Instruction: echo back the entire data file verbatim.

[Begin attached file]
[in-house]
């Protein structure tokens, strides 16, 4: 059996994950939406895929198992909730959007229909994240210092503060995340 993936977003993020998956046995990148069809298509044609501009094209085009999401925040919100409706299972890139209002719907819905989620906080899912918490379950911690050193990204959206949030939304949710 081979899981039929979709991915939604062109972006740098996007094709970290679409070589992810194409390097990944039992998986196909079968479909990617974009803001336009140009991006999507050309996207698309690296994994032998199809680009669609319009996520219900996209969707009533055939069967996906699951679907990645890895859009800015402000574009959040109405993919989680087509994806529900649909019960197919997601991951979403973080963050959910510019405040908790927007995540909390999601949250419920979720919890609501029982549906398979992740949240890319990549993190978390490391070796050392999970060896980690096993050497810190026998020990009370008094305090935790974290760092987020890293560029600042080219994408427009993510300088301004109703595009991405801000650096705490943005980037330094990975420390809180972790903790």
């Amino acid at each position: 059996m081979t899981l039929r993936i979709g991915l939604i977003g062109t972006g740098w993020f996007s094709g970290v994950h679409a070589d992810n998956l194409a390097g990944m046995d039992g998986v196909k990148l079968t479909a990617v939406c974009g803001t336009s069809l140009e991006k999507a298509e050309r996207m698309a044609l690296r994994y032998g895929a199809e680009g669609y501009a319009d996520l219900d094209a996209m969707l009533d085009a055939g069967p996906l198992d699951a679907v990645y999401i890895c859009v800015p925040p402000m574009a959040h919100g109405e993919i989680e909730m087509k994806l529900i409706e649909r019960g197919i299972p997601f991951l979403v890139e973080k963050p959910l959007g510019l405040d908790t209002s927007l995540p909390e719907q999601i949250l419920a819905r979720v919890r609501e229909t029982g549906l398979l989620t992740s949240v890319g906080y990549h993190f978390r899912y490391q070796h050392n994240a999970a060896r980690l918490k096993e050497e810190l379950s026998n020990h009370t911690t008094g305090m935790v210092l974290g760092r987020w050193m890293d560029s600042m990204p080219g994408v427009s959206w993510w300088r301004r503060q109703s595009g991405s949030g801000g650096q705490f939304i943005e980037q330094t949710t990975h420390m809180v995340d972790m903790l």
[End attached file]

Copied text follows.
[in-house]
């Protein structure tokens, strides 16, 4: 059996994950939406895929198992909730959007229909994240210092503060995340 993936977003993020998956046995990148069809298509044609501009094209085009999401925040919100409706299972890139209002719907819905989620906080899912918490379950911690050193990204959206949030939304949710 081979899981039929979709991915939604062109972006740098996007094709970290679409070589992810194409390097990944039992998986196909079968479909990617974009803001336009140009991006999507050309996207698309690296994994032998199809680009669609319009996520219900996209969707009533055939069967996906699951679907990645890895859009800015402000574009959040109405993919989680087509994806529900649909019960197919997601991951979403973080963050959910510019405040908790927007995540909390999601949250419920979720919890609501029982549906398979992740949240890319990549993190978390490391070796050392999970060896980690096993050497810190026998020990009370008094305090935790974290760092987020890293560029600042080219994408427009993510300088301004109703595009991405801000650096705490943005980037330094990975420390809180972790903790």
């Amino acid at each position: 059996m081979t899981l039929r993936i979709g991915l939604i977003g062109t972006g740098w993020f996007s094709g970290v994950h679409a070589d992810n998956l194409a390097g990944m046995d039992g998986v196909k990148l079968t479909a990617v939406c974009g803001t336009s069809l140009e991006k999507a298509e050309r996207m698309a044609l690296r994994y032998g895929a199809e680009g669609y501009a319009d996520l219900d094209a996209m969707l009533d085009a055939g069967p996906l198992d699951a679907v990645y999401i890895c859009v800015p925040p402000m574009a959040h919100g109405e993919i989680e909730m087509k994806l529900i409706e649909r019960g197919i299972p997601f991951l979403v890139e973080k963050p959910l959007g510019l405040d908790t209002s927007l995540p909390e719907q999601i949250l419920a819905r979720v919890r609501e229909t029982g549906l398979l989620t992740s949240v890319g906080y990549h993190f978390r899912y490391q070796h050392n994240a999970a060896r980690l918490k096993e050497e810190l379950s026998n020990h009370t911690t008094g305090m935790v210092l974290g760092r987020w050193m890293d560029s600042m990204p080219g994408v427009s959206w993510w300088r301004r503060q109703s595009g991405s949030g801000g650096q705490f939304i943005e980037q330094t949710t990975h420390m809180v995340d972790m903790l």